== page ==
One place that was on my radar was En Vrac. In French, that means “in bulk,” which is how the wine is available there. I’ve heard people snicker about le cube, or wine sold in quantity, especially in boxes. But for those who live near a winery, it’s much more economical and easier to get wine, saving a few bottles – and a few euros – in the process. It’s a perfectly acceptable way to handle wine that is meant to be drunk young. Which means more money for wine!

En Vrac

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Les Enfants Rouges

Les Enfants Rouges

To be honest, I’m not one to run to the newest restaurant right after it opens. The main reason being that I don’t like being disappointed, nor do I like eating bad food. It happened recently at a new place in town that had gotten some good press (which, suspiciously, may have been because they were invited guests), and found myself wishing I’d shelled out a few bucks for a sandwich jambon-beurre instead of a hundred or so euros for a meal that was misguided, with the food being mediocre, at best.

Les Enfants Rouges

The company made up for it, fortunately. So when a fellow (or fella?) San Franciscan was in town recently, it was Sunday night and she asked me where we should go for good food. Sunday’s tough because many places in Paris are closed. Some restaurateurs point the 35 hour work week, which was intended to employ more people and let people work less. And part of it are employee costs, which make it pricey to hire new people. So if you’re wondering why small restaurants in Paris don’t have dedicated people to answer the phone and take reservations, or are closed on weekends, those are some of the reasons.

Les Enfants Rouges

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White Chocolate Cake with Lemon Glaze

White Chocolate Cake Brownie recipe-11

It’s curious when people say, “I don’t like white chocolate. I like dark chocolate.” Because it’s not fair to compare them, just like black tea is different from green tea. They’re different and each has their fans. And honestly, you can enjoy both, on their own – for what they are. Happily I’m a fan of both on their own, and together as well, especially when they play off each other in desserts, such as white chocolate-fresh ginger ice cream with a dribble of bittersweet chocolate sauce. But white chocolate also goes well with tangy, citrus flavors, especially lemon.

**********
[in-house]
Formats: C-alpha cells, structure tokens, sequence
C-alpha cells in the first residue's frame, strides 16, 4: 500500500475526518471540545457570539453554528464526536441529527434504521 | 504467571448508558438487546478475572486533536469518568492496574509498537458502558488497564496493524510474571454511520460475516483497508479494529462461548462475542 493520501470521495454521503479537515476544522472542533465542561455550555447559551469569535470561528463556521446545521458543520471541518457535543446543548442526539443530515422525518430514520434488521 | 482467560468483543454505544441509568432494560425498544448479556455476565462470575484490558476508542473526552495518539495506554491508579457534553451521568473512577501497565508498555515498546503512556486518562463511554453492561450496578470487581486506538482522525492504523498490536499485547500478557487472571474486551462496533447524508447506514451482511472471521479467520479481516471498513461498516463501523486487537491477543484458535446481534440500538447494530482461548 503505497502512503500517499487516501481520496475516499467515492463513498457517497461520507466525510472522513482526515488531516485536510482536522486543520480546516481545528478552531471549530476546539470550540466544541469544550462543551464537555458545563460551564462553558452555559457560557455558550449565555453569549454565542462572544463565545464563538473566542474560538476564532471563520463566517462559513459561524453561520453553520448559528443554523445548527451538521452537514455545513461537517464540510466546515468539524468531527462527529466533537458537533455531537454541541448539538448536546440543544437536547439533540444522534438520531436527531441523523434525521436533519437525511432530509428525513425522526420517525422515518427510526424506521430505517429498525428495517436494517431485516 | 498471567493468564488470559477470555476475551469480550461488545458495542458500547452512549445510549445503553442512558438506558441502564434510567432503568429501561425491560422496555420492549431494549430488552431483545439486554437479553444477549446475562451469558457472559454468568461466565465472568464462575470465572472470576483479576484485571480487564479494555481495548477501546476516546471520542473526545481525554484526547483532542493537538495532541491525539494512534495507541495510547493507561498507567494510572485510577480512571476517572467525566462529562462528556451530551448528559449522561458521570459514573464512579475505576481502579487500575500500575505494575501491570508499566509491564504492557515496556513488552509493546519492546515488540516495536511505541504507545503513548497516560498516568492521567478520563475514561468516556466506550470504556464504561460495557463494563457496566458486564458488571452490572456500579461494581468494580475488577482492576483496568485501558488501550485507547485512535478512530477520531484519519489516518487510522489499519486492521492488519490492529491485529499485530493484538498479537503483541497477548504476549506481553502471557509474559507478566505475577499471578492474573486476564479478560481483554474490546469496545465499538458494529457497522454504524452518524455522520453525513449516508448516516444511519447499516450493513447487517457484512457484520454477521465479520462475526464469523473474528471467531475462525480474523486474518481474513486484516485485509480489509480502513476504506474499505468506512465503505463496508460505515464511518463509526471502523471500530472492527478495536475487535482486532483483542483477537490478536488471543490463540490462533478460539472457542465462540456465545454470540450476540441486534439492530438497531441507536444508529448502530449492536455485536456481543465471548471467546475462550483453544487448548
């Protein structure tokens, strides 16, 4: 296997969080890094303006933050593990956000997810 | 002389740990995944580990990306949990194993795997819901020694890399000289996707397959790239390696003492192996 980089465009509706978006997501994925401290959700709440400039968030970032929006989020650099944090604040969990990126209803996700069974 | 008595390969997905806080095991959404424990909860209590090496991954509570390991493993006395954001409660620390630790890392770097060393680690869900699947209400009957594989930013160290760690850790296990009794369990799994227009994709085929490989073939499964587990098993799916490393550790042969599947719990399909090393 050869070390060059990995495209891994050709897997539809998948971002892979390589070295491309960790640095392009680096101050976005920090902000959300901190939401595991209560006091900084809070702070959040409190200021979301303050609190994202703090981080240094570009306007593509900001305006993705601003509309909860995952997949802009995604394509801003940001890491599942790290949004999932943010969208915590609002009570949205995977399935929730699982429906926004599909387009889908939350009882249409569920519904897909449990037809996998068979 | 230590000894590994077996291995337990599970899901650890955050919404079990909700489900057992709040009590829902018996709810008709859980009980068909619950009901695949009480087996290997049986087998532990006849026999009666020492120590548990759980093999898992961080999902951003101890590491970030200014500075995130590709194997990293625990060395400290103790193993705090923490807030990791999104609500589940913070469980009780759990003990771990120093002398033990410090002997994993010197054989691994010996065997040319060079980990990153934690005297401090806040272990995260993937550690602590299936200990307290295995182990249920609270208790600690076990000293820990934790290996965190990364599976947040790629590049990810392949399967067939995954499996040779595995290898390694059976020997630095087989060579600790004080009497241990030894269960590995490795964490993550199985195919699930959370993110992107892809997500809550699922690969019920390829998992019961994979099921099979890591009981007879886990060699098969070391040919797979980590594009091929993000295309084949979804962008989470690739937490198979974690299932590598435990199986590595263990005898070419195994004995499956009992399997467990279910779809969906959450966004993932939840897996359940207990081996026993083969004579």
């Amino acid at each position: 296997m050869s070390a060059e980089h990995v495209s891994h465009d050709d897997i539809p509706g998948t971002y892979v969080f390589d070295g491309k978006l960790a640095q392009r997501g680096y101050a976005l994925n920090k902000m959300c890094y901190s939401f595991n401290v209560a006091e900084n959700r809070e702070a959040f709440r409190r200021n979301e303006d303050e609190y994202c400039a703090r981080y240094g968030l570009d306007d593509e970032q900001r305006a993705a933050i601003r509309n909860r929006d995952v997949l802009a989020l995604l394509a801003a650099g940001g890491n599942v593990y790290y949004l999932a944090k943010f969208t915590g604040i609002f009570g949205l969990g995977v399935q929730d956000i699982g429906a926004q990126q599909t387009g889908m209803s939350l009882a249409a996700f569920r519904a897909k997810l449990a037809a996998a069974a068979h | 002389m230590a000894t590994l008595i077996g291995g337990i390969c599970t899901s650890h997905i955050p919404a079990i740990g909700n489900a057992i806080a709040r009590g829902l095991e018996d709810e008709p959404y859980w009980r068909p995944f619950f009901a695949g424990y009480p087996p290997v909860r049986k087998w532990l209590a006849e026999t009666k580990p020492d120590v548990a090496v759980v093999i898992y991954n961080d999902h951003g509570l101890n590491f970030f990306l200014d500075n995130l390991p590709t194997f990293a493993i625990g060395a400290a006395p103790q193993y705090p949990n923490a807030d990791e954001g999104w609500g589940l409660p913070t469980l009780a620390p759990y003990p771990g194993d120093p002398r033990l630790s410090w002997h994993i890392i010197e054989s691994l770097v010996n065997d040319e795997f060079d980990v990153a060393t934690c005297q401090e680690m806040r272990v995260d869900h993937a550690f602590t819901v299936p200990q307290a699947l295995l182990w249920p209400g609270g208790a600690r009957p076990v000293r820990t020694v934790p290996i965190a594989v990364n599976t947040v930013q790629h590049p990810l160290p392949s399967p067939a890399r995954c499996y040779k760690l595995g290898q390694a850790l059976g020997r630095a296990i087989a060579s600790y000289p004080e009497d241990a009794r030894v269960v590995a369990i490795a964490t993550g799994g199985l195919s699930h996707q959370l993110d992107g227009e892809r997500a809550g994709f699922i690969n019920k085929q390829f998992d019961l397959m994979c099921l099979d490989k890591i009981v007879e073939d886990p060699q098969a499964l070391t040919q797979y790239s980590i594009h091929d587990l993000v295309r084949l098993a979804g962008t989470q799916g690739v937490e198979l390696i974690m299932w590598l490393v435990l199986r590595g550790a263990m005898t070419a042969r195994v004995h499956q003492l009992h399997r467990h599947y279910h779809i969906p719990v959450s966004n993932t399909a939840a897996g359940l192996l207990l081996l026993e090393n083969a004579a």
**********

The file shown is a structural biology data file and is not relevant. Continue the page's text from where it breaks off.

White Chocolate Cake with Lemon Glaze

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Maison Castro Sandwiches

Maison Castro

A while back, I wrote about the first food truck that hit the streets in Paris. And at the time, that truck, as well as the ones that followed, were spearheaded by folks from other countries making food from their various homelands. And I expressed some ideas for how, perhaps, the food truck phenomenon could encompass la cuisine française as well.

Maison Castro

Since then, a number of food trucks have, indeed, done that. And there are a number of people rolling around Paris, offering everything from candied nuts to Breton food. [I like the fact that their website says their salted butter caramel is "Fait camion" (truck-made), rather than "Fait maison" (homemade).] In spite of recent changes to dining habits in France, le sandwich remains a popular lunch and just about every bakery in Paris has a line that begins around noon of people clamoring for sandwiches to chow down on before they need to go back to school or work.

Maison Castro

So I was excited to hear that Jérôme Boulestreau, who previously owned the Beillevaire cheese shop (which is now being run by people he worked with), opened up a sandwicherie with the Castro brothers. And in addition to sandwiches, their tiny shop is also crammed with interesting products like sardines from Brittany, tight links of Corsican sausages, Italian pasta, and even pistachios from California.